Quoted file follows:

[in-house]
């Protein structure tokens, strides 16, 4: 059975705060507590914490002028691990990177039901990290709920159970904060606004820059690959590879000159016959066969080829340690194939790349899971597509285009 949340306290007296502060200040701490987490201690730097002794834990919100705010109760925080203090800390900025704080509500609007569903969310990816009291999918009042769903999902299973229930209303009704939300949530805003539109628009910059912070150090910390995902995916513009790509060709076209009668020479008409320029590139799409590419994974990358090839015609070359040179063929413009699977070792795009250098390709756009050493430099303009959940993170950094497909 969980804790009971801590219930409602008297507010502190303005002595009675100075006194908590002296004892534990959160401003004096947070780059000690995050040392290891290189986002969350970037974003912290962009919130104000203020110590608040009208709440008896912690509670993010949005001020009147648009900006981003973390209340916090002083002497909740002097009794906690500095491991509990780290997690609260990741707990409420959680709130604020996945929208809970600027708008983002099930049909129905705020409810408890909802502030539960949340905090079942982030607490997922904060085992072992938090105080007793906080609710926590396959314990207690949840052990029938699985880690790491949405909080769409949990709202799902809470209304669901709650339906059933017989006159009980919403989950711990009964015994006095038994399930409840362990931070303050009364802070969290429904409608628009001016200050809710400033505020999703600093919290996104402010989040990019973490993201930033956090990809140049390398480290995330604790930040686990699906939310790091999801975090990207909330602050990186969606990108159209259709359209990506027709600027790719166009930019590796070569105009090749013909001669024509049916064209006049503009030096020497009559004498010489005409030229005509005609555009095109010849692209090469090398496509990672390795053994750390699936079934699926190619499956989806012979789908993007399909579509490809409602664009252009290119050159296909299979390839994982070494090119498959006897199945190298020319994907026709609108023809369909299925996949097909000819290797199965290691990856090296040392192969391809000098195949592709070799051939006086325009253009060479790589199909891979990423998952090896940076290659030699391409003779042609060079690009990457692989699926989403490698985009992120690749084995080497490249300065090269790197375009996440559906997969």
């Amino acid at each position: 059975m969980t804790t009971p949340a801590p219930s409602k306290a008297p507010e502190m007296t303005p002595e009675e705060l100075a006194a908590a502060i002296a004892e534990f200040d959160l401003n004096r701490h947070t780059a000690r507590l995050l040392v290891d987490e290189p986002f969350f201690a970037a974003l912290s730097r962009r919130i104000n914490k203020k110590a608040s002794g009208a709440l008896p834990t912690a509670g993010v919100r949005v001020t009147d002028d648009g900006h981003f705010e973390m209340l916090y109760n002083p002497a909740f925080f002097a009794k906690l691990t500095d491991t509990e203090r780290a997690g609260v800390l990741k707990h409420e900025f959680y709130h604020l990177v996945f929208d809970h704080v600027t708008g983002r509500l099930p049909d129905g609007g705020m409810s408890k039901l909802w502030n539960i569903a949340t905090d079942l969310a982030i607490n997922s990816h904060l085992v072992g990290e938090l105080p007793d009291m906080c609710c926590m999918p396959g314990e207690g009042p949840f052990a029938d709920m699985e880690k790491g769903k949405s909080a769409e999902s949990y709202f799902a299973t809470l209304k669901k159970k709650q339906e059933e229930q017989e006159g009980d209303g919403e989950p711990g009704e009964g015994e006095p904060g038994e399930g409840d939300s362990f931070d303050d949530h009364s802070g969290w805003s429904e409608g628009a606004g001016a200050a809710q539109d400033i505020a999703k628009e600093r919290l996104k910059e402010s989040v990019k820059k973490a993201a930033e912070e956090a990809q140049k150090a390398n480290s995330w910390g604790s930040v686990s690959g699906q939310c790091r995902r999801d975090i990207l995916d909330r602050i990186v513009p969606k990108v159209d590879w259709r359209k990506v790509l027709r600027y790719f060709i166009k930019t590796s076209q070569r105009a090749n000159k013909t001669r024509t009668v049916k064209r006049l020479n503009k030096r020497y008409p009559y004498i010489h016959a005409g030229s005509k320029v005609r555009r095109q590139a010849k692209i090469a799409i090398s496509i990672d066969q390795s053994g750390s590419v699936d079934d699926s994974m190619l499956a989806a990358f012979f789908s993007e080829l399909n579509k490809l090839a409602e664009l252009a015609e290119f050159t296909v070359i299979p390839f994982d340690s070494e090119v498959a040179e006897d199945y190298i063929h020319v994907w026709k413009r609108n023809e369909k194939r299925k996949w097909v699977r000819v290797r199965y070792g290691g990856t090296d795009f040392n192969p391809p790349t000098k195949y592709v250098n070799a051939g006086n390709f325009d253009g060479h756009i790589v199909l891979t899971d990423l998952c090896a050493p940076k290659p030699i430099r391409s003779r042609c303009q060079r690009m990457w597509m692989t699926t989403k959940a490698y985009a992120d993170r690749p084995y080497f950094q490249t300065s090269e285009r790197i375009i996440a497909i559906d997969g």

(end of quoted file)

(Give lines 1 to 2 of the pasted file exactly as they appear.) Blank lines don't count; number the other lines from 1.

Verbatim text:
[in-house]
């Protein structure tokens, strides 16, 4: 059975705060507590914490002028691990990177039901990290709920159970904060606004820059690959590879000159016959066969080829340690194939790349899971597509285009 949340306290007296502060200040701490987490201690730097002794834990919100705010109760925080203090800390900025704080509500609007569903969310990816009291999918009042769903999902299973229930209303009704939300949530805003539109628009910059912070150090910390995902995916513009790509060709076209009668020479008409320029590139799409590419994974990358090839015609070359040179063929413009699977070792795009250098390709756009050493430099303009959940993170950094497909 969980804790009971801590219930409602008297507010502190303005002595009675100075006194908590002296004892534990959160401003004096947070780059000690995050040392290891290189986002969350970037974003912290962009919130104000203020110590608040009208709440008896912690509670993010949005001020009147648009900006981003973390209340916090002083002497909740002097009794906690500095491991509990780290997690609260990741707990409420959680709130604020996945929208809970600027708008983002099930049909129905705020409810408890909802502030539960949340905090079942982030607490997922904060085992072992938090105080007793906080609710926590396959314990207690949840052990029938699985880690790491949405909080769409949990709202799902809470209304669901709650339906059933017989006159009980919403989950711990009964015994006095038994399930409840362990931070303050009364802070969290429904409608628009001016200050809710400033505020999703600093919290996104402010989040990019973490993201930033956090990809140049390398480290995330604790930040686990699906939310790091999801975090990207909330602050990186969606990108159209259709359209990506027709600027790719166009930019590796070569105009090749013909001669024509049916064209006049503009030096020497009559004498010489005409030229005509005609555009095109010849692209090469090398496509990672390795053994750390699936079934699926190619499956989806012979789908993007399909579509490809409602664009252009290119050159296909299979390839994982070494090119498959006897199945190298020319994907026709609108023809369909299925996949097909000819290797199965290691990856090296040392192969391809000098195949592709070799051939006086325009253009060479790589199909891979990423998952090896940076290659030699391409003779042609060079690009990457692989699926989403490698985009992120690749084995080497490249300065090269790197375009996440559906997969």